On a Corpse’s Wrist, an Emblem of Ukrainian Fortitude

KIEV, Ukraine – The body pulled from a pit in Izium was in a poor state of decomposition, the skin peeling from the bone and losing color. But one thing stood out: the blue and yellow bracelet around the dead man’s wrist.

The colors of the Ukrainian national flag had barely faded.

The body, one of hundreds exhumed after Ukraine retook Izium from the Russians this month, was another reminder of the war’s cruel toll. But the bracelet conveyed something else: the steadfastness and individuality amid a grim tableau of mass extinction. And it seemed to send an almost defiant message: Ukraine lives on, even if some of its residents don’t.

The picture quickly captured the nation’s imagination.

It was widely shared on Facebook and the Telegram messaging app. Dmytro Kuleba, Ukraine’s foreign minister, wore a similar bracelet on his wrist while addressing the United Nations Security Council on Thursday as evidence of Russian atrocities.

“I wear one too,” he said, referring to the bracelet. “And Russia should know one thing,” Mr. Kuleba said. “It will never be able to kill us all.”

When Oksana Sova saw the picture, she noticed something else. The bracelet looked like the one her children gave her husband Serhiy in 2014 when he first fought for Ukraine. She looked at the full image of the corpse, studied the tattoos, and knew instantly it was him.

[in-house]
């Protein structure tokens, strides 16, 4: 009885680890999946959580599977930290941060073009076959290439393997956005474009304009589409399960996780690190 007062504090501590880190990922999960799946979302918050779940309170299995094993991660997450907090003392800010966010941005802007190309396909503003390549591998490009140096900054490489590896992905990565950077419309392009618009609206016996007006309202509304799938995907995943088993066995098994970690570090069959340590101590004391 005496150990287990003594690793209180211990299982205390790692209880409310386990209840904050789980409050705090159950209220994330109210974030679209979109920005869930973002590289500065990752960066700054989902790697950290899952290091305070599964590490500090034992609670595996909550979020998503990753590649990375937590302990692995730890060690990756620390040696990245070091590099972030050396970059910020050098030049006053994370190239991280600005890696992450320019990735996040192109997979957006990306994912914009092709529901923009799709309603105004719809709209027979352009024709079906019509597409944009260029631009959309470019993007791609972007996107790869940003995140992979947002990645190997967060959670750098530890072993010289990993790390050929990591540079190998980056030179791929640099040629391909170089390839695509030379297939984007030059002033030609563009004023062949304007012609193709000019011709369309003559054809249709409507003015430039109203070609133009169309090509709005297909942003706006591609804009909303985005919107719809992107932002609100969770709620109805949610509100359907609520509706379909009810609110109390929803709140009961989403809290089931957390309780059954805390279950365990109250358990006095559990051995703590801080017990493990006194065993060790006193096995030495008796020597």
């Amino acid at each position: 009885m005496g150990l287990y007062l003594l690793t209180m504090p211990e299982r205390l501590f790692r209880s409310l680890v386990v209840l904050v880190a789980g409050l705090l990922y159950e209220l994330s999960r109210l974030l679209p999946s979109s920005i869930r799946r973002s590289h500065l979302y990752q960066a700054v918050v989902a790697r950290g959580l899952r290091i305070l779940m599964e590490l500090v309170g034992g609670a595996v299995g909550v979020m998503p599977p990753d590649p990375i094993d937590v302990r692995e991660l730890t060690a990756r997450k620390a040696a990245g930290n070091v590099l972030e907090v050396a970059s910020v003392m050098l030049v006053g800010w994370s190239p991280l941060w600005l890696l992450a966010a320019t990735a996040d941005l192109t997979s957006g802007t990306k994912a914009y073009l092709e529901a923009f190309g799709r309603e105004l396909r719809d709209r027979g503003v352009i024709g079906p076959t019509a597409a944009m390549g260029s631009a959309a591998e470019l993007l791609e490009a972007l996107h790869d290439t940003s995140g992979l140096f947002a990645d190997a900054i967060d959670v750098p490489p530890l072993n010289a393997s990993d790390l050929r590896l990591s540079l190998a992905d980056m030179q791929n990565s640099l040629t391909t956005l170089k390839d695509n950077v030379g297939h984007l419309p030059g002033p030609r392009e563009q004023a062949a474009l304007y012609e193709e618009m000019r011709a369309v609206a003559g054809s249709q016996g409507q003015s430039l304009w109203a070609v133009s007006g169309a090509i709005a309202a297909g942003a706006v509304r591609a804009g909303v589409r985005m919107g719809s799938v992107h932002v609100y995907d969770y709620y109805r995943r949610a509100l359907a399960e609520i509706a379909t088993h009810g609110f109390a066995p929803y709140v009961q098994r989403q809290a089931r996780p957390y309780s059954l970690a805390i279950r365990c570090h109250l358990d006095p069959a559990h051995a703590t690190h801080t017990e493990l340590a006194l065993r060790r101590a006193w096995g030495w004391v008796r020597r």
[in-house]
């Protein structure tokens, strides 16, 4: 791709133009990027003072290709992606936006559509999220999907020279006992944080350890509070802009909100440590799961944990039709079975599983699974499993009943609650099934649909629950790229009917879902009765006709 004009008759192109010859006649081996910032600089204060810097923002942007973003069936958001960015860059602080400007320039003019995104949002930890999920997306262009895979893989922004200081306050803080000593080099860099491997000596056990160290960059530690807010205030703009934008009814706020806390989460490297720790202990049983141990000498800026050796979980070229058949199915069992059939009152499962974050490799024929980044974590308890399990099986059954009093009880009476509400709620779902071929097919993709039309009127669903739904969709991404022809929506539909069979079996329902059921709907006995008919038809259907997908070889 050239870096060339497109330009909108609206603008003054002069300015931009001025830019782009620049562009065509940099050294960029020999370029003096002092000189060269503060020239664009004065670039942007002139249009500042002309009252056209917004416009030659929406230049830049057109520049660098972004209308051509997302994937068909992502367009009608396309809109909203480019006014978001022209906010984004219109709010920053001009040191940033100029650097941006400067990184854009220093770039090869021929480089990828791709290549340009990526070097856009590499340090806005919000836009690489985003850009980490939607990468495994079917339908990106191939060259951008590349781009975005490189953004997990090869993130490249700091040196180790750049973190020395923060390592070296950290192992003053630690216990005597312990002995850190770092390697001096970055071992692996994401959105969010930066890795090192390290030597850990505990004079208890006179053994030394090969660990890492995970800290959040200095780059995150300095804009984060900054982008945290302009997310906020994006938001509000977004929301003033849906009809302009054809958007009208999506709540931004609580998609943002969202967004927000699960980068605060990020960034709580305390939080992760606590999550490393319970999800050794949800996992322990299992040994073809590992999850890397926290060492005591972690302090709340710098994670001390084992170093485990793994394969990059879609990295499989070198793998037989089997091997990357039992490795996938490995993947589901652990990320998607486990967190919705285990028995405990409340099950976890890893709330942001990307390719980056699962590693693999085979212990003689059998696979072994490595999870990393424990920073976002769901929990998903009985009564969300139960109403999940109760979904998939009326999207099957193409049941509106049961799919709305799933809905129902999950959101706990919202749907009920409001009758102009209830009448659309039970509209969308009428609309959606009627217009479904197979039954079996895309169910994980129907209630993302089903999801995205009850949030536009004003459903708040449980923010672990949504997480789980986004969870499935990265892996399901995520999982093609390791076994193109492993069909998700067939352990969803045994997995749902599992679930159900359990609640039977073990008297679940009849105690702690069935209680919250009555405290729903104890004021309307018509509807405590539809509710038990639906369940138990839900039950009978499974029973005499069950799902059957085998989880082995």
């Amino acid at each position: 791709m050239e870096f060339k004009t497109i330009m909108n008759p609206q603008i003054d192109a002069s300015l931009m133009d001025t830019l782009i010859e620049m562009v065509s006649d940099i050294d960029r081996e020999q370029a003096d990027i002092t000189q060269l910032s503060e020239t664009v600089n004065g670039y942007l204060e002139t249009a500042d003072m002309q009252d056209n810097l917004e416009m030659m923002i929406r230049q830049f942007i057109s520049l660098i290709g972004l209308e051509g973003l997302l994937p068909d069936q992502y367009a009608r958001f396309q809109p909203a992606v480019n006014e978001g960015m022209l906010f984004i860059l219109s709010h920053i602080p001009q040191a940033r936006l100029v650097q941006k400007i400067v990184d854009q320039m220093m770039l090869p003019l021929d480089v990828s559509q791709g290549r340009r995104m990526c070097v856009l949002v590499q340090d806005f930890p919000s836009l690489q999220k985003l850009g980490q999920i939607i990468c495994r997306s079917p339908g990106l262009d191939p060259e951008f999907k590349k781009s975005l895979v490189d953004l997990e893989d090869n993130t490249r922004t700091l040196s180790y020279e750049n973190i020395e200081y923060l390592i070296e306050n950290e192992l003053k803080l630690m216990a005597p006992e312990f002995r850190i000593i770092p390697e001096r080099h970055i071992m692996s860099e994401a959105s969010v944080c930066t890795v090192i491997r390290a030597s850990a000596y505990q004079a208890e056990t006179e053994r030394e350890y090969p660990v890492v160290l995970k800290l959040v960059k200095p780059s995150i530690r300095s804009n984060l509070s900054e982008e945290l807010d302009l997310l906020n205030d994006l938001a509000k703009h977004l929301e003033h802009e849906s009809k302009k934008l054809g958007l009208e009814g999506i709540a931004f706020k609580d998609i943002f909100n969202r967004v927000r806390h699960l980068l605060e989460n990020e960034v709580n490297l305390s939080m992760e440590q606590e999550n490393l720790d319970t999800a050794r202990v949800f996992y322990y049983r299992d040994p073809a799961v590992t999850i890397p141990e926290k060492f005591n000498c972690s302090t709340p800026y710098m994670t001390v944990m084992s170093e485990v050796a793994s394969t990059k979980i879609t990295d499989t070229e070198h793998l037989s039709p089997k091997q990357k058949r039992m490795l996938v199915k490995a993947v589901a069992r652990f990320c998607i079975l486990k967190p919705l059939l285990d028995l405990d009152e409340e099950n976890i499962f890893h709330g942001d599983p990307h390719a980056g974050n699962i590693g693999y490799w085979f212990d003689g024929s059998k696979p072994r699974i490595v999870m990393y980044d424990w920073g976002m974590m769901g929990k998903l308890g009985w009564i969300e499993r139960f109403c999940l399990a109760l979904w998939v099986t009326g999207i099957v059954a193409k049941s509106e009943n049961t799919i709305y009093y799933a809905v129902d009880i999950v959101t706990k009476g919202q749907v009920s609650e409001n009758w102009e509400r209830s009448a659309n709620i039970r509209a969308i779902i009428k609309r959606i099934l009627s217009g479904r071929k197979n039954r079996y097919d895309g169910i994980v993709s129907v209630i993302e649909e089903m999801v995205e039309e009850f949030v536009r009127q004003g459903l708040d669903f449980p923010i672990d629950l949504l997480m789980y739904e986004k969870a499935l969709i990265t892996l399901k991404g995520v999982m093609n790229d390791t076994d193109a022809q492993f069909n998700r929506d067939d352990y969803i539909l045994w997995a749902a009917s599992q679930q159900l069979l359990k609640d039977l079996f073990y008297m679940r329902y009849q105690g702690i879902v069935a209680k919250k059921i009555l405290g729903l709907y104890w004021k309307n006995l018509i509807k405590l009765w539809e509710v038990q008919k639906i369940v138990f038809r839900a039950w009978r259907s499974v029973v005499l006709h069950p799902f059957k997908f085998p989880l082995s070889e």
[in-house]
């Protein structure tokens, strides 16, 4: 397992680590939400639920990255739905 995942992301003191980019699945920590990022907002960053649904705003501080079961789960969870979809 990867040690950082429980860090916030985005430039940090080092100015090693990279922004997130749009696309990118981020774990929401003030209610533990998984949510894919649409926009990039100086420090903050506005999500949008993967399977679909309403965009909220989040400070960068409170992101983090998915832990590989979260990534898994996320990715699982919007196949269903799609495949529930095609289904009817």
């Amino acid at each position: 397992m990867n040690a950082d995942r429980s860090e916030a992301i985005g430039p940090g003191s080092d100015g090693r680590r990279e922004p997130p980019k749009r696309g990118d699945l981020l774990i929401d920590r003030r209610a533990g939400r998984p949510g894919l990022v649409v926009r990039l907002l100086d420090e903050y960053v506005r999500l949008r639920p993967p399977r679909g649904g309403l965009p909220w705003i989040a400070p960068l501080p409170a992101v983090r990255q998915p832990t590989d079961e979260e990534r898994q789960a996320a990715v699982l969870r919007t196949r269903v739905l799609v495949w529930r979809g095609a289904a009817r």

“Serhiy’s latest tattoo is a samurai with a sakura branch above him,” she said in a phone interview Thursday as she was about to pick up his remains. “Samurai is a warrior who goes to the end. And Sakura is a symbol of hope and recovery.”

Her husband, she said, had the spirit of a samurai.

On Friday, Ms Sova gave her husband’s funeral, this time with a proper burial in her hometown of Nikopol in southern Ukraine.

Serhiy is one of 338 bodies recovered from the mass grave in Izium on Friday the Kharkiv Prosecutor’s Office. Among them are 320 civilians and 18 soldiers like Serhiy. Ukrainian troops retook the city two weeks ago, the most notable success of their offensive in the northeast that routed Russian forces.

Oleksander Filchakov, the chief prosecutor for the Kharkiv region, said Thursday there were 445 graves in the cemetery where Serhiy was exhumed. In some pits, four people were buried at the same time. Large numbers pulled from the ground have mine and blast injuries.

“There are also signs of torture,” he said.

He said he expected exhumations at that one site to be completed by Friday, but investigators would then move on to other burial sites they found around the city.

For months, Ms Sova thought she was one of the many Ukrainians who would wonder what happened to a loved one because she suspected her husband was dead but was never sure.

The last time she spoke to him, she said, was on the morning of April 19.

Serhiy, 36, had described to her how Russian planes bombed their position outside of Izium. Russian artillery bombarded them from all directions and Russian tanks closed in. He said they had fewer guns and six of his comrades were “two hundred,” military jargon for killed.

They were ordered to stand their ground and he told her he would obey the order. Then the line went dead.